Silent Cities – Cemetery Tours
January 3 – March 5, Sunday, Tuesday, Thursday, Friday & Saturday at 12 noon and 2:30 p.m. The popular excursion ‘Silent Cities’ offers a rare opportunity to travel on back roads to explore cemeteries at Brookgreen and learn about the historical burial customs of European and African origin. Tickets are $15 in addition to garden admission for this two-hour excursion and must be purchased at Keepsakes at least 10 minutes prior to departure time. Reservations are suggested; please call (843) 235-6038. Guests for this excursion will receive a discount coupon for same-day purchases at Keepsakes. (Important Note: the Trekker travels over old Plantation-era dirt roads, which are quite rough and bumpy in many places. If you have a physical condition that may be affected by riding over rough terrain, we suggest you consider an alternate excursion.)
Here's a short video of Silent Cities.
The Oaks Plantation History and Nature Excursion
January 5 – March 4 at 11 a.m. & 1 p.m. Monday & Wednesday
Travel back roads with an interpreter and hear about the history of the prominent Alston family here in colonial and antebellum eras. Visit the location of the plantation house, the Alston family cemetery, grounds of the slave village, and other archaeological sites. Due to its remote location, transportation is by mini-bus. Tickets are $8 for adults and $4 for children, in addition to garden admission. Purchase tickets at Keepsakes at least 10 minutes prior to departure time. Guests for this excursion will receive a discount coupon for same-day purchases at Keepsakes.
4 p.m. Tuesdays in January
A three-course meal is presented and served to guests while our chef explains the dishes and gives professional tips on food preparation. The chef will answer any questions you have about to make healthy and delicious meals for your family and friends. Tickets are $40 for members and $45 for non-members. Please call (843) 235-6016 reservations are required.
"Sandy Islanders: A People of the Land"
January 12 – March 22, 2015
A traveling pictorial exhibit from McKissick Museum of the University of South Carolina, will be on display daily from 12 – 4:30 p.m. Curated by photo documentarian Vennie Deas Moore, the exhibit takes the viewer on a journey into the lives of individuals and families on Sandy Island, SC, one of three Gullah Geechee communities that remain accessible only by boat. The photographic collection, created in 1997, offers new interpretive text and historical artifacts that present an “insider’s” unromantic view of a place and people seldom seen. It portrays the interconnectedness of culture, the value of work, a sense of stewardship of the land, and the symbiotic relation between the long time black and white cultures.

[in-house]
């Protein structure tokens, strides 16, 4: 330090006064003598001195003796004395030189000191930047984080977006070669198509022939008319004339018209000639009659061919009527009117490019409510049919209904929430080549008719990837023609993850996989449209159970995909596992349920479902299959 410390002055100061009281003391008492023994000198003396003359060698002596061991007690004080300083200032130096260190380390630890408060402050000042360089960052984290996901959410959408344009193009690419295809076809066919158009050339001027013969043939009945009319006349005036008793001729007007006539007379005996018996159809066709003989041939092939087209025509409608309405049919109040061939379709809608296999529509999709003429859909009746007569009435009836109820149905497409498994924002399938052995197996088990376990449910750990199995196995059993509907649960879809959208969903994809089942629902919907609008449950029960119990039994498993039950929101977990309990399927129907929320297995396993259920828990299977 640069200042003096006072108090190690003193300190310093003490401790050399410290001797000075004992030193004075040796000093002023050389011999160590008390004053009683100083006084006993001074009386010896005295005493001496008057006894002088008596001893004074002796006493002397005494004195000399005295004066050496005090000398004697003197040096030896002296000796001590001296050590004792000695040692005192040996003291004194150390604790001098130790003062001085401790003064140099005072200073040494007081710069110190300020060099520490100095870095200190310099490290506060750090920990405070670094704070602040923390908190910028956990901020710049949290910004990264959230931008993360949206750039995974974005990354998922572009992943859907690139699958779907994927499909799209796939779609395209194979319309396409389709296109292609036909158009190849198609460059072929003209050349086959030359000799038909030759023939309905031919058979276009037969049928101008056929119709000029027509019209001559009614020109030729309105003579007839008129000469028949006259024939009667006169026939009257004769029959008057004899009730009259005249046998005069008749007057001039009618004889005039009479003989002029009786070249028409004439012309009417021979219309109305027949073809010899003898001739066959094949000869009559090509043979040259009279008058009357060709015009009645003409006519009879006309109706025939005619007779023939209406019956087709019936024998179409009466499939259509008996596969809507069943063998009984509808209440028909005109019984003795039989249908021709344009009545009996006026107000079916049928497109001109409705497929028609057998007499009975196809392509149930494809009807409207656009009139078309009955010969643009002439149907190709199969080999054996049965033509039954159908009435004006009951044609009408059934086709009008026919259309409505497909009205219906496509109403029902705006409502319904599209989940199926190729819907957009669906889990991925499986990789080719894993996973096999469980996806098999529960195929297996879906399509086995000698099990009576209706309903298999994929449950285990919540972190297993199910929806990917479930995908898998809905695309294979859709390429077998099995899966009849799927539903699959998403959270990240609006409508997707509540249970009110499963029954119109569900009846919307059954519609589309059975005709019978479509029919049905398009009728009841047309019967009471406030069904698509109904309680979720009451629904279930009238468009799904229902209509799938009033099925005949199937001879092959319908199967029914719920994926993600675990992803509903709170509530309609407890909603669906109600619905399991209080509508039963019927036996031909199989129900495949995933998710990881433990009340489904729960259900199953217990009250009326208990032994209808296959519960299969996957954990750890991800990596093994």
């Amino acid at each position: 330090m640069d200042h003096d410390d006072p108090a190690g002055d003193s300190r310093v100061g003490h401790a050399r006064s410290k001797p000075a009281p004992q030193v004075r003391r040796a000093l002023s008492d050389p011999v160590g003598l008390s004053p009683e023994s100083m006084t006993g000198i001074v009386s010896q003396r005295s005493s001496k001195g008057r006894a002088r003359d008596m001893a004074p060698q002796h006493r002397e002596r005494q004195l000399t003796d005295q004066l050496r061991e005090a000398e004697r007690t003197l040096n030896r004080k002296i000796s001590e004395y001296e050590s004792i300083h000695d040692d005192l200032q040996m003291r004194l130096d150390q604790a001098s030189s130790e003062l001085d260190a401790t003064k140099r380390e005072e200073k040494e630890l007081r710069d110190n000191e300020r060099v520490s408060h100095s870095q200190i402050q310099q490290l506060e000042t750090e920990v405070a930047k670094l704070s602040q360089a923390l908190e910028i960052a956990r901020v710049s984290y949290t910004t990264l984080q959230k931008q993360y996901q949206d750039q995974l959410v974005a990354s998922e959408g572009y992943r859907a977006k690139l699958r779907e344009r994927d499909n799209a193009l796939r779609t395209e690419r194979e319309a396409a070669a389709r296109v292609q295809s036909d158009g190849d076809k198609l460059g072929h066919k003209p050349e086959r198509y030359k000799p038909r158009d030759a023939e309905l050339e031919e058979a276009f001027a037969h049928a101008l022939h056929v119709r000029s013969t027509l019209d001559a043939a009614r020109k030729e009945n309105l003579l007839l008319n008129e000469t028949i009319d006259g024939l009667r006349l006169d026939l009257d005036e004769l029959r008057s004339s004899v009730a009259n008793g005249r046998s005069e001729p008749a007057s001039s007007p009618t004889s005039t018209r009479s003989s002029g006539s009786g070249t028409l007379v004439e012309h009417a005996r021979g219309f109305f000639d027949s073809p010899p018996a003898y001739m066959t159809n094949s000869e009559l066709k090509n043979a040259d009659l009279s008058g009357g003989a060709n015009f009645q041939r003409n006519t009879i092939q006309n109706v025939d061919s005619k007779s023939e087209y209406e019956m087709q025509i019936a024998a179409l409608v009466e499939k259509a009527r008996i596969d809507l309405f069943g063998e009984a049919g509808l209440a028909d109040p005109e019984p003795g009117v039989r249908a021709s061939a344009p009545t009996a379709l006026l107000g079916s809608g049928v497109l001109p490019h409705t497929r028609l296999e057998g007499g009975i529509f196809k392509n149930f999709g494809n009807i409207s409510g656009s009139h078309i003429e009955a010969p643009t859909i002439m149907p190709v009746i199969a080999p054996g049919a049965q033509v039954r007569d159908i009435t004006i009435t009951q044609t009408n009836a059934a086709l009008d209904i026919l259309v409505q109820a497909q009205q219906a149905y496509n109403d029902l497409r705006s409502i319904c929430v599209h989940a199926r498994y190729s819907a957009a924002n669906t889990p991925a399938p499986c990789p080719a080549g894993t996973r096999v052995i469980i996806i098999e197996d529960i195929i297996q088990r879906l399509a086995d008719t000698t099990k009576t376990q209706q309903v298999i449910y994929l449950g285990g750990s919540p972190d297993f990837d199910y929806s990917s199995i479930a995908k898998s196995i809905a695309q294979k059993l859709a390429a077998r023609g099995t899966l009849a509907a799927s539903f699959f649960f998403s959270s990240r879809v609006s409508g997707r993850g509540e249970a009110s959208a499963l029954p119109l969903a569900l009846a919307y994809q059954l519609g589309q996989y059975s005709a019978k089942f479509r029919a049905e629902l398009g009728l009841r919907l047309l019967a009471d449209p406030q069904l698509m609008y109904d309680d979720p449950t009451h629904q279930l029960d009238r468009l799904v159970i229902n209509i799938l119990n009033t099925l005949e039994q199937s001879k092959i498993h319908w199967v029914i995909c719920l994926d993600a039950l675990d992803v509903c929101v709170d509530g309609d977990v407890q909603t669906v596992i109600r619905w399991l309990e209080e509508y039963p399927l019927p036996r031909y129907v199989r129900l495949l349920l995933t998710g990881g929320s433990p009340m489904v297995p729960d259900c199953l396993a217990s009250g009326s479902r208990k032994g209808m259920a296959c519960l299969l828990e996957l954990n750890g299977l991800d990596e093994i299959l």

Returning to Sandy Island: 20 years Later
Saturday, January 24
Vennie Deas Moore will present a lecture about the exhibit at 1 p.m. in the Wall Lowcountry Center Auditorium. A guided tour of the exhibit will follow. The program is free with garden admission.
Brookgreen’s Gullah Geechee Program Series
1 p.m. Wednesday, January 21, 28, February 18, 25, and March 4
“Gullah Tings fa Tink Bout” by Ron Daise, Vice President for Creative Education, offers a concert of songs and readings about the importance of Gullah Geechee culture, history, beliefs, and crafts and is free with garden admission.
Children's Discovery Room
Saturday and Sunday January 11 - March 1
From noon to 4:30 p.m., the Children's Discovery Room features seven interactive stations for children ages 4 – 12 that afford opportunities to learn about the rich history, nature, and art at Brookgreen Gardens. Free with garden admission. In March, the Children’s Discovery Room will open daily.
January 31 - April 26
Brookgreen Gardens will host Environmental Impact, a cutting edge art exhibition that is touring museums throughout the United States. The purpose of the exhibition is two-fold: 1) to recognize, document, and share the work of leading contemporary artists who choose to focus their art on local and global environmental issues; and 2) to heighten public awareness and concern about the degradation of diverse environments. The exhibition is on view daily in the Rainey Sculpture Pavilion and is free with garden admission. More information.